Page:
National Standards Body BSI has published the first taxonomy for specifying the conditions in which an automated vehicle has been designed to function.
The free-to-download standard, PAS 1883 Operational Design Domain (ODD) Taxonomy for Automated Driving Systems (ADS) – Specification, provides a common taxonomy for describing the ODD of an automated driving system, including types of roads, traffic and weather.
BSI said PAS 1883 will help organisations trialling and testing automated vehicles to describe their vehicles' capabilities in a reliable and accurate way.
The aim is to enable safe automated driving and allow developers of CAV technologies to communicate the capabilities of their vehicles clearly and consistently to road authorities, insurers and consumers.
The new standard is the third publication from the CAV Standards Programme, backed by the Government’s Centre for Connected and Autonomous Vehicles (CCAV) and delivered in conjunction with the Department for Transport, Innovate UK and Zenzic.
Nick Fleming, head of mobility and transport standards at BSI, said: ‘Standardization provides the opportunity for emerging industries to come together to develop common languages that will help grow confidence, awareness and collaboration.’
Iain Forbes, head of the CCAV, said: ‘None of the benefits of connected and self-driving vehicle technology will be realised without public confidence that connected and self-driving technology is safe and secure.
‘That is why BSI's CAV Standards Programme is so important to the world-class work CCAV is leading on assurance, with PAS 1883 in particular supporting better communication and collaboration within the sector to enable even safer trialling and deployment of the technology.’
BSI said the standard has been produced by a steering group of technical experts made-up of organisations from ‘the UK CAV eco-system’, including automated vehicle developers, testbeds, road authorities and with WMG, the University of Warwick acting as technical author.
It is intended to be used alongside other BSI standards developed to support CAV trialling and testing, such as PAS 1881 Assuring the Safety of Automated Vehicle Trials and Testing – Specification and is helping to inform the development of a related international (ISO) standards on the topic.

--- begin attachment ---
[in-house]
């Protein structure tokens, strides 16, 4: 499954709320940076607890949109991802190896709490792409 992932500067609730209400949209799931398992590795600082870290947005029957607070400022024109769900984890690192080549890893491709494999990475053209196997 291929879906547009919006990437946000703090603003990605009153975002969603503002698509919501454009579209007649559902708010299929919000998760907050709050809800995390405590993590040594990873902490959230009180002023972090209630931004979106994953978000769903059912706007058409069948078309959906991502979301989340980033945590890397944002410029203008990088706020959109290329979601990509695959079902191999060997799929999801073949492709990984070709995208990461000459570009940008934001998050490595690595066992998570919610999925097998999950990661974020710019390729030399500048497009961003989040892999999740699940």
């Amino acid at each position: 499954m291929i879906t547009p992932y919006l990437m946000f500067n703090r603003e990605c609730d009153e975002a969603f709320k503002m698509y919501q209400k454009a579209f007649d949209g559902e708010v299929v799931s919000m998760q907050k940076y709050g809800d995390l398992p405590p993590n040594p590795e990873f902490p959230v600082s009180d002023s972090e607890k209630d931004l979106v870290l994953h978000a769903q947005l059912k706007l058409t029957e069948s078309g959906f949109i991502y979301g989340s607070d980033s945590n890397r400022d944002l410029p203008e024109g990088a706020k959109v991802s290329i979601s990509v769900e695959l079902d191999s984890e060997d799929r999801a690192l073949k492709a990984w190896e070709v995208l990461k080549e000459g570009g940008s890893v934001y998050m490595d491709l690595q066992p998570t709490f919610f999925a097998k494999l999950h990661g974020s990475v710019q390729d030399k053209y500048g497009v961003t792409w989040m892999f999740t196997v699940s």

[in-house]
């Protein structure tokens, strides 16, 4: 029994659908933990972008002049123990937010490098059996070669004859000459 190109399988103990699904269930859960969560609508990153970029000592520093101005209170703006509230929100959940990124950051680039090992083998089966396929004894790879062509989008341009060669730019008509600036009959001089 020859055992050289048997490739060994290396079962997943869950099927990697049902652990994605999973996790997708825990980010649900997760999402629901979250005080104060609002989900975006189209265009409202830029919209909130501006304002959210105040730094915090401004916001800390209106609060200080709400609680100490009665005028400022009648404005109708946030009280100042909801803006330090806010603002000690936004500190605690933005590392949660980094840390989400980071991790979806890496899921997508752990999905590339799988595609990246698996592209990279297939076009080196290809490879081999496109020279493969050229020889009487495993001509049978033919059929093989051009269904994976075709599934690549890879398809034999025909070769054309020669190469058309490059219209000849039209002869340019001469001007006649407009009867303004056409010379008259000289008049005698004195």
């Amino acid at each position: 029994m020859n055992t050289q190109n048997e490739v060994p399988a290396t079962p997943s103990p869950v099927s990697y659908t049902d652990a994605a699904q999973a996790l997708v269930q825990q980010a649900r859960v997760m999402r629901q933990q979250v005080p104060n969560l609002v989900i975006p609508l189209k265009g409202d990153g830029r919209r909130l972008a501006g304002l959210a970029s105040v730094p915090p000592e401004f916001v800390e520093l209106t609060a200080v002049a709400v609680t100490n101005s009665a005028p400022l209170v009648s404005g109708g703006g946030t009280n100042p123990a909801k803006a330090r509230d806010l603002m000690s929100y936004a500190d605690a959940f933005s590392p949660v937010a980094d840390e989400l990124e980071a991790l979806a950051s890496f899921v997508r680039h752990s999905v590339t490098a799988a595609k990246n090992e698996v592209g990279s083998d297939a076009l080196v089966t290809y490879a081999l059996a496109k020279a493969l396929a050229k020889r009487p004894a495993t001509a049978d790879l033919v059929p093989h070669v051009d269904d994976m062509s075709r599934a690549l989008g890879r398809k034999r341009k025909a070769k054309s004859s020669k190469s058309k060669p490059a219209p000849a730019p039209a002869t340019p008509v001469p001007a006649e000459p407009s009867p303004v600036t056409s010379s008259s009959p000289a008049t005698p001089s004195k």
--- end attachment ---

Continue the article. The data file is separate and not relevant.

New lane keeping regulation
Automated vehicles will need to cope with British weather
The move follows the adoption by 60 countries, including the UK, of a new regulation on Automated Lane Keeping Systems (ALKS) through the United Nations Economic Commission for Europe World Forum for Harmonization of Vehicle Regulations.
The new Regulation is the first binding international regulation on 'level 3' vehicle automation and will come into force in January 2021.
In its current form, the regulation limits the operational speed of ALKS systems to a maximum of 60km/h.
It requires that on-board displays used by the driver for activities other than driving when the ALKS is activated shall be automatically suspended as soon as the system issues a transition demand, for instance in advance of the end of an authorized road section.
The regulation also lays down requirements on how the driving task shall be safely handed back from the ALKS to the driver, including the capability for the vehicle to come to a stop in case the driver does not reply appropriately.
Rob Capaldi, commercial manager for connected and autonomous vehicles at HORIBA MIRA, said: 'As the first international regulation for level 3 vehicle automation features, the new UN regulations on ALKS are a major step forward in paving the way for the future generations of automated vehicles.
'For example, if a vehicle is travelling at 60km/h and it encounters a hazard, the vehicle maker must define and test the safest action available.
'This requires a fresh perspective as there is not always one single response to emergency manoeuvres – and they must ensure the vehicle can automatically react to the situation and make an appropriate decision to control the outcome of the scenario.'